Restoration of natural habitats through “rewilding” is a key component of a rapid ecological transition, as both a “vital defence” against climate breakdown and a way to restore badly damaged biodiversity, the Rapid Transition Alliance argues in a post for Resilience.org.
“Almost a century after they were wiped out in Northern Europe and the USA, wolves, for example, are returning, causing awe and delight in some, and fear and controversy in others,” the organization states. But Rewilding Britain identifies wolves as one of 21 species whose reintroduction “can help save landscapes, and restore biodiversity. According to a 2018 report by the Royal Society, rewilding could also be used to lower greenhouse gas emissions and store carbon,” relying on wild creatures to help drive “a rapid transition of our landscape that could help mitigate some of the effects of climate change.”
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The post points to TV naturalist David Attenborough, who was hesitant about rewilding as recently as 2016 but now sees it as a cornerstone of successful climate strategy, as one measure that the trend is taking off. It identifies two large-scale, private rewilding projects now under way in the UK, on a 3,500-acre estate in Sussex and a 23,000-acre site near Inverness in Scotland, as well as the reintroduction of wolves in Yellowstone Park in the United States in 1995.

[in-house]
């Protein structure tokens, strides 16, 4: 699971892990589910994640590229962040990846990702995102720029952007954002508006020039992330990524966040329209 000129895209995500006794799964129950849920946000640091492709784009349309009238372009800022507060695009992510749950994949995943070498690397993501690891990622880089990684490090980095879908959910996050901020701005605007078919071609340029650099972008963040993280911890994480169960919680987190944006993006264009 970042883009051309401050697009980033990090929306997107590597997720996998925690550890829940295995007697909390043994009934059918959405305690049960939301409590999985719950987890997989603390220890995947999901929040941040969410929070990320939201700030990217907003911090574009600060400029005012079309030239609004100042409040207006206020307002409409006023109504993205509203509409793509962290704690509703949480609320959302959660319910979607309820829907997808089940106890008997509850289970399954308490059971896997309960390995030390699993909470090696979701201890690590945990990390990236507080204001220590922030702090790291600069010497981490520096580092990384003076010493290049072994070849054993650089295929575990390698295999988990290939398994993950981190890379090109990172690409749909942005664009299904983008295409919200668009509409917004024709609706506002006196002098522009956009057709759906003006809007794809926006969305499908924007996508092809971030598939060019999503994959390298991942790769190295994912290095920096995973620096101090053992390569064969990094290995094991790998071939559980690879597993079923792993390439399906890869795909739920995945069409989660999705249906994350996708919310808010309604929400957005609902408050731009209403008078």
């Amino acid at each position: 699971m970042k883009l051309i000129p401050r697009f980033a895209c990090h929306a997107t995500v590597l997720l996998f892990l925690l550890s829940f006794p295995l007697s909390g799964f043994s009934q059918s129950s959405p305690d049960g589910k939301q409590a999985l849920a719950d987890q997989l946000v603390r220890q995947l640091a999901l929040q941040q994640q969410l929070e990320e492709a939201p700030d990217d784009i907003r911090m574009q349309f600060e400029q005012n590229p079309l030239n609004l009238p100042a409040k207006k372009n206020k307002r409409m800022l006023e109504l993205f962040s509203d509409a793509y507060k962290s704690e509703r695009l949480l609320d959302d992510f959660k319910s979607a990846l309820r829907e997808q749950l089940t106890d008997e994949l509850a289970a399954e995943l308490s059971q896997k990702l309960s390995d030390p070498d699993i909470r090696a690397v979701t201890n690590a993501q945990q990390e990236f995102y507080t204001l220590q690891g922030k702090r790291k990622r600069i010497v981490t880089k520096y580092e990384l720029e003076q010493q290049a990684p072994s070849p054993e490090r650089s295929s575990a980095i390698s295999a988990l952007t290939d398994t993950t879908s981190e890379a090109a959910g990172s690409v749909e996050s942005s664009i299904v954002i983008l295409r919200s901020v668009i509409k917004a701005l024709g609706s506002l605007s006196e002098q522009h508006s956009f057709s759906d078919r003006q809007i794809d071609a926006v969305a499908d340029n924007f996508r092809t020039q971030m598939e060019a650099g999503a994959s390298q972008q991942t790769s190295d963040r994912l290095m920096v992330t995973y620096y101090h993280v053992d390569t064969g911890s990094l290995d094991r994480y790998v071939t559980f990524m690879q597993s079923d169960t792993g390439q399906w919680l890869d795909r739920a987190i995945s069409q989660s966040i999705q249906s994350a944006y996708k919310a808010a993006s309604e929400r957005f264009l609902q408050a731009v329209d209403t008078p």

And while “charismatic” species like lynx, wildcats, and wild boars are all under consideration for reintroduction in the UK, the beaver, hunted to extinction in the UK in the late 18th century, is the unassuming star of the show so far. “Its incredible engineering skills create a diverse range of habitats for birds, insects, fish, small mammals, and plants; slowing down water flow; preventing flooding downstream; and storing water for use locally.”
But rewilding remains a contentious concept in the UK. “We are wary of truly wild wildlife, but we understand the value of trees and greenery to human well-being,” the alliance states. “In 2013, the Woodland Trust estimated that if every household in England were provided with good access to quality green space, it could save an estimated £2.1 billion in health care costs.”
Rewilding also “proves how good nature is at bouncing back to abundance, given the opportunity to thrive without human interference,” the post adds. “This gives us hope for a future in which human populations could live in a more diverse environment, where the balance of nature helps mitigate our more destructive tendencies.”
And while there is some concern that rewilding could be an expensive proposition, “for a fairly small amount of money and in the right place, big changes can happen that can offer enormous benefits downstream—literally. Research by the UK’s Environment Agency suggests returning England’s water bodies to a good ecological condition could generate benefits worth £21 billion over a 37-year period.”